Equine Therapy in Recovery
This form of therapy is led by Nina Ekholm Fry, MSSc. and features an approach that we find to be quite beneficial for each of our residents. Equine therapy revolves around the use of horses to provide a nonjudgmental and trusting partner for a resident to take care of. By feeding, brushing, and caring for another living being, it often helps to alleviate the pressures of stress and anxiety on our newly sober residents.
Nina has specialized in equine-assisted therapy for the past 10 years and she is a fellow of the Institute of Human-Animal Connection at the University of Denver and an executive board member of the National Certification Board for Equine Interaction Professionals (CBEIP).
During her time as an equine-assisted therapy specialist, Nina has worked with populations of residents diagnosed with post-traumatic stress disorder (PTSD), trauma, autism spectrum disorder (ASD), anxiety, addiction and at-risk youth, service members and veterans. Her therapeutic approach to animal husbandry has numerous benefits to those in recovery as she details in her facilitation workshops and her work as editor of The Scientific and Educational Journal of Therapeutic Riding.
We often see residents that have experienced child hood trauma, struggles with depression and anxiety, mental health disorders, or severe stress and anxiety respond to this form of treatment. Caring for another being starts to give purpose that is often lacking in the lives of those that experience these sorts of conditions. By caring for another, it teaches the skills that you’ll ultimately need to care for yourself, all while making you more open to suggestion, and increasing your ability to communicate and heal in a safe and therapeutic environment and under the supervision of a professional.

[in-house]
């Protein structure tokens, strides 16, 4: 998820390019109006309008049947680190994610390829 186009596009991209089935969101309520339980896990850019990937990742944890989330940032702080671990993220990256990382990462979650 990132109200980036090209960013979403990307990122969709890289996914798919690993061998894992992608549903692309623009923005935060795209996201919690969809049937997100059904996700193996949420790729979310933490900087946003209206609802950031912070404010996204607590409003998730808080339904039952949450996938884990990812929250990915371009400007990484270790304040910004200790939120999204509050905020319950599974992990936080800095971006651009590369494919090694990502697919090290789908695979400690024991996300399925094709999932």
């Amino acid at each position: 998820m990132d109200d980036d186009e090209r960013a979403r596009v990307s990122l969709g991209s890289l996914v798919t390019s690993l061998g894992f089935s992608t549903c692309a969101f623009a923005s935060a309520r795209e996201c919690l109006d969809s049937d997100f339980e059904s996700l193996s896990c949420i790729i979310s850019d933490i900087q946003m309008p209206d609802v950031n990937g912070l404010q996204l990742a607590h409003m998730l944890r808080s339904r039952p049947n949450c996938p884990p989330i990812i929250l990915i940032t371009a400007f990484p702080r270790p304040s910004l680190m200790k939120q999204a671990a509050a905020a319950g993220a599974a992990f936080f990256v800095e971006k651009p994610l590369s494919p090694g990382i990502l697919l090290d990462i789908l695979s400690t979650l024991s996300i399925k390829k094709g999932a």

During their time in equine therapy, residents develop a relationship with a horse while learning how to care for it and tend to its basic needs. Feeding, grooming, exercise and even basic behavioral training are all parts of the therapy.
Our residents are big fans of equine therapy as well. Spending a few hours a week with the horses often breaks up a day of meetings, group therapy, and the day-to-day life on our campus. This special time allows residents to connect with one another over a shared love of animals, and the bonds formed during this process are powerful and beneficial steps toward sustained recovery.
There therapy gives purpose to the lives of the residents, as well as the horse. The symbiotic relationship grants both horse and human a new lease on life while providing benefits to mental health and well-being. In addition, it allows the residents to enjoy time outside, form bonds, and learn practical skills that carry over into day-to-day life. All the while they are having fun and creating an experience that lasts long after their time at Prescott House comes to an end.
If you want to find out more about our equine therapy program don’t hesitate to contact us today. We’d love to talk to you about this and other creative therapeutic outlets intended to get – and keep – each of our residents sober, safe, and happy.